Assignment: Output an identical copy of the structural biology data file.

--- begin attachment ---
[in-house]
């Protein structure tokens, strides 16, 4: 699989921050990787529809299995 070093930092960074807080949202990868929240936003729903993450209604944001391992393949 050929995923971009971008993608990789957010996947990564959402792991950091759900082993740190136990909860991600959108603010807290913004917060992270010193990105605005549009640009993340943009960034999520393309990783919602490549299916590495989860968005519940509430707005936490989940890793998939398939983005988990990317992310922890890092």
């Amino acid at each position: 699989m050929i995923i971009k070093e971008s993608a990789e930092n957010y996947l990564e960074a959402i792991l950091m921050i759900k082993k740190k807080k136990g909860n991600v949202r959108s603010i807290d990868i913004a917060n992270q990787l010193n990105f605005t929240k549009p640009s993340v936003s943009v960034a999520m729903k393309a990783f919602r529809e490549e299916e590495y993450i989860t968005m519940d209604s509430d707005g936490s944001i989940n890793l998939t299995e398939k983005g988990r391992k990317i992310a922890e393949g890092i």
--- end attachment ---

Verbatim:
[in-house]
């Protein structure tokens, strides 16, 4: 699989921050990787529809299995 070093930092960074807080949202990868929240936003729903993450209604944001391992393949 050929995923971009971008993608990789957010996947990564959402792991950091759900082993740190136990909860991600959108603010807290913004917060992270010193990105605005549009640009993340943009960034999520393309990783919602490549299916590495989860968005519940509430707005936490989940890793998939398939983005988990990317992310922890890092």
């Amino acid at each position: 699989m050929i995923i971009k070093e971008s993608a990789e930092n957010y996947l990564e960074a959402i792991l950091m921050i759900k082993k740190k807080k136990g909860n991600v949202r959108s603010i807290d990868i913004a917060n992270q990787l010193n990105f605005t929240k549009p640009s993340v936003s943009v960034a999520m729903k393309a990783f919602r529809e490549e299916e590495y993450i989860t968005m519940d209604s509430d707005g936490s944001i989940n890793l998939t299995e398939k983005g988990r391992k990317i992310a922890e393949g890092i």